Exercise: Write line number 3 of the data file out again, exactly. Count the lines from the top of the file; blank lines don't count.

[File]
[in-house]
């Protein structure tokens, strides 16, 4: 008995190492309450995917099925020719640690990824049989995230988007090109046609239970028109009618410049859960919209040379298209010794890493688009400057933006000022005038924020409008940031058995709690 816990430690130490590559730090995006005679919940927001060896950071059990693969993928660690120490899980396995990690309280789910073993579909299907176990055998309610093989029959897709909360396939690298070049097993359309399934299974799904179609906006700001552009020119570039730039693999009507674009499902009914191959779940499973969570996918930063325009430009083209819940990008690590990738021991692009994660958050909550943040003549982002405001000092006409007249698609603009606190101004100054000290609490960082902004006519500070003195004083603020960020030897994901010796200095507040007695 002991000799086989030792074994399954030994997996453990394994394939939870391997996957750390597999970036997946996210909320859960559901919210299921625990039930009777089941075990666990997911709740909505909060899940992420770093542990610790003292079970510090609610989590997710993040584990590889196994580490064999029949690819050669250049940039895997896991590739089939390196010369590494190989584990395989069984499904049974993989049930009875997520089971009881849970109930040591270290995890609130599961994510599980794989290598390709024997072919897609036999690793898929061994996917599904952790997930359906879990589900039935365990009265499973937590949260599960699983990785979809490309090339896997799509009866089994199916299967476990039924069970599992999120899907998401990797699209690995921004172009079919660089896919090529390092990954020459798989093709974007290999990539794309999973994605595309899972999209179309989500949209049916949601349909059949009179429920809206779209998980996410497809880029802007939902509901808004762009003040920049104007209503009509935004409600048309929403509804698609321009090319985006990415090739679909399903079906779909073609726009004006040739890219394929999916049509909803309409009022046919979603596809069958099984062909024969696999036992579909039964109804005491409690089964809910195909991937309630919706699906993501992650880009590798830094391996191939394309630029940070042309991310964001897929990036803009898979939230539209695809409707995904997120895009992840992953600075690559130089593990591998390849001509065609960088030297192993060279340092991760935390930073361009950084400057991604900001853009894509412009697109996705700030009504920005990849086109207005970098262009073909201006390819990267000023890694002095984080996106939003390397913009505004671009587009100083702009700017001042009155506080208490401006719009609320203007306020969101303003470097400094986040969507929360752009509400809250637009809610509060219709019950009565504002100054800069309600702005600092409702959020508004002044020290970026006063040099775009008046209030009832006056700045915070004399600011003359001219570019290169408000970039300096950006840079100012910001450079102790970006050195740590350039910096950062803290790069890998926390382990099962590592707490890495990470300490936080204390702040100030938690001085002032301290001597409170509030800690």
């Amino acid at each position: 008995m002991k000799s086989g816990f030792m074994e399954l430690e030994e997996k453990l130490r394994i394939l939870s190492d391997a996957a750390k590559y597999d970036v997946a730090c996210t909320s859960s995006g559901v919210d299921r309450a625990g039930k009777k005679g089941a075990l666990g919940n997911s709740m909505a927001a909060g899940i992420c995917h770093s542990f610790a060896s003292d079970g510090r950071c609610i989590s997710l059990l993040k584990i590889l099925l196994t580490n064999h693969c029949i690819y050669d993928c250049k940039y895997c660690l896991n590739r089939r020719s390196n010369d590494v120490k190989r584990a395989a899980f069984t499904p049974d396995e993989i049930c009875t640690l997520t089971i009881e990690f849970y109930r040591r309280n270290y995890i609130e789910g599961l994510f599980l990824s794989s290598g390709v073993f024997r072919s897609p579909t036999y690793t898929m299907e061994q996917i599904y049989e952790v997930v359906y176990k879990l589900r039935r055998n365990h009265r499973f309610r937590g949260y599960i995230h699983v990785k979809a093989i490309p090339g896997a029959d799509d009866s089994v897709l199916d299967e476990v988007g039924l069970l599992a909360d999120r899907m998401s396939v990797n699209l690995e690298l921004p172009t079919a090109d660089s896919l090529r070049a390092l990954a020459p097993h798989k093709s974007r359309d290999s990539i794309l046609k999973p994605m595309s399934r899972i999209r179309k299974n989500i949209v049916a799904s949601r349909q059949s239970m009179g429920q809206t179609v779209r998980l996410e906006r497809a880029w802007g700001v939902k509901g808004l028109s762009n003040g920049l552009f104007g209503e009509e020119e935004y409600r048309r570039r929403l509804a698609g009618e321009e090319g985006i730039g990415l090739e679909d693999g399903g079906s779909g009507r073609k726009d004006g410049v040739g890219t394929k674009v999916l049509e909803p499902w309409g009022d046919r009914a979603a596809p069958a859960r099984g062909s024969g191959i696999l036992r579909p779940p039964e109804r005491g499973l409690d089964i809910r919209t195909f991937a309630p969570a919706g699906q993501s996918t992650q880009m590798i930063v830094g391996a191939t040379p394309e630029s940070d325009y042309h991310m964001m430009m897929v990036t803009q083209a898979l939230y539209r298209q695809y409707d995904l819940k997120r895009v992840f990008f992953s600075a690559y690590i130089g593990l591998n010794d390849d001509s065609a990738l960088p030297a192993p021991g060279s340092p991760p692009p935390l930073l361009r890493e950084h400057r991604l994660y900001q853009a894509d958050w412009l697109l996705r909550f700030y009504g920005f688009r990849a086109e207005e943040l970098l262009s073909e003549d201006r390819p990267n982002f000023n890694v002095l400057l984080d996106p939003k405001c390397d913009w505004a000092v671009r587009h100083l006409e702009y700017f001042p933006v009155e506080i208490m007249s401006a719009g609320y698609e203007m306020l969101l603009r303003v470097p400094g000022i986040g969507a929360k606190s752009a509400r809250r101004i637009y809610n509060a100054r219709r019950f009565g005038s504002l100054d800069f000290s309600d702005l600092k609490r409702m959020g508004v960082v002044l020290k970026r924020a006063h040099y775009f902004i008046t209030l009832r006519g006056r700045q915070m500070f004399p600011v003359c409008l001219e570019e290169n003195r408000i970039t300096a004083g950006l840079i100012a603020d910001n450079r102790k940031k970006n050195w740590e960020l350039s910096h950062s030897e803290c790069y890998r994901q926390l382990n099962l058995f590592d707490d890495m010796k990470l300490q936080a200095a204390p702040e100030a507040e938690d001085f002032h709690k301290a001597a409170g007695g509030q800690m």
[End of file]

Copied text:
């Amino acid at each position: 008995m002991k000799s086989g816990f030792m074994e399954l430690e030994e997996k453990l130490r394994i394939l939870s190492d391997a996957a750390k590559y597999d970036v997946a730090c996210t909320s859960s995006g559901v919210d299921r309450a625990g039930k009777k005679g089941a075990l666990g919940n997911s709740m909505a927001a909060g899940i992420c995917h770093s542990f610790a060896s003292d079970g510090r950071c609610i989590s997710l059990l993040k584990i590889l099925l196994t580490n064999h693969c029949i690819y050669d993928c250049k940039y895997c660690l896991n590739r089939r020719s390196n010369d590494v120490k190989r584990a395989a899980f069984t499904p049974d396995e993989i049930c009875t640690l997520t089971i009881e990690f849970y109930r040591r309280n270290y995890i609130e789910g599961l994510f599980l990824s794989s290598g390709v073993f024997r072919s897609p579909t036999y690793t898929m299907e061994q996917i599904y049989e952790v997930v359906y176990k879990l589900r039935r055998n365990h009265r499973f309610r937590g949260y599960i995230h699983v990785k979809a093989i490309p090339g896997a029959d799509d009866s089994v897709l199916d299967e476990v988007g039924l069970l599992a909360d999120r899907m998401s396939v990797n699209l690995e690298l921004p172009t079919a090109d660089s896919l090529r070049a390092l990954a020459p097993h798989k093709s974007r359309d290999s990539i794309l046609k999973p994605m595309s399934r899972i999209r179309k299974n989500i949209v049916a799904s949601r349909q059949s239970m009179g429920q809206t179609v779209r998980l996410e906006r497809a880029w802007g700001v939902k509901g808004l028109s762009n003040g920049l552009f104007g209503e009509e020119e935004y409600r048309r570039r929403l509804a698609g009618e321009e090319g985006i730039g990415l090739e679909d693999g399903g079906s779909g009507r073609k726009d004006g410049v040739g890219t394929k674009v999916l049509e909803p499902w309409g009022d046919r009914a979603a596809p069958a859960r099984g062909s024969g191959i696999l036992r579909p779940p039964e109804r005491g499973l409690d089964i809910r919209t195909f991937a309630p969570a919706g699906q993501s996918t992650q880009m590798i930063v830094g391996a191939t040379p394309e630029s940070d325009y042309h991310m964001m430009m897929v990036t803009q083209a898979l939230y539209r298209q695809y409707d995904l819940k997120r895009v992840f990008f992953s600075a690559y690590i130089g593990l591998n010794d390849d001509s065609a990738l960088p030297a192993p021991g060279s340092p991760p692009p935390l930073l361009r890493e950084h400057r991604l994660y900001q853009a894509d958050w412009l697109l996705r909550f700030y009504g920005f688009r990849a086109e207005e943040l970098l262009s073909e003549d201006r390819p990267n982002f000023n890694v002095l400057l984080d996106p939003k405001c390397d913009w505004a000092v671009r587009h100083l006409e702009y700017f001042p933006v009155e506080i208490m007249s401006a719009g609320y698609e203007m306020l969101l603009r303003v470097p400094g000022i986040g969507a929360k606190s752009a509400r809250r101004i637009y809610n509060a100054r219709r019950f009565g005038s504002l100054d800069f000290s309600d702005l600092k609490r409702m959020g508004v960082v002044l020290k970026r924020a006063h040099y775009f902004i008046t209030l009832r006519g006056r700045q915070m500070f004399p600011v003359c409008l001219e570019e290169n003195r408000i970039t300096a004083g950006l840079i100012a603020d910001n450079r102790k940031k970006n050195w740590e960020l350039s910096h950062s030897e803290c790069y890998r994901q926390l382990n099962l058995f590592d707490d890495m010796k990470l300490q936080a200095a204390p702040e100030a507040e938690d001085f002032h709690k301290a001597a409170g007695g509030q800690m």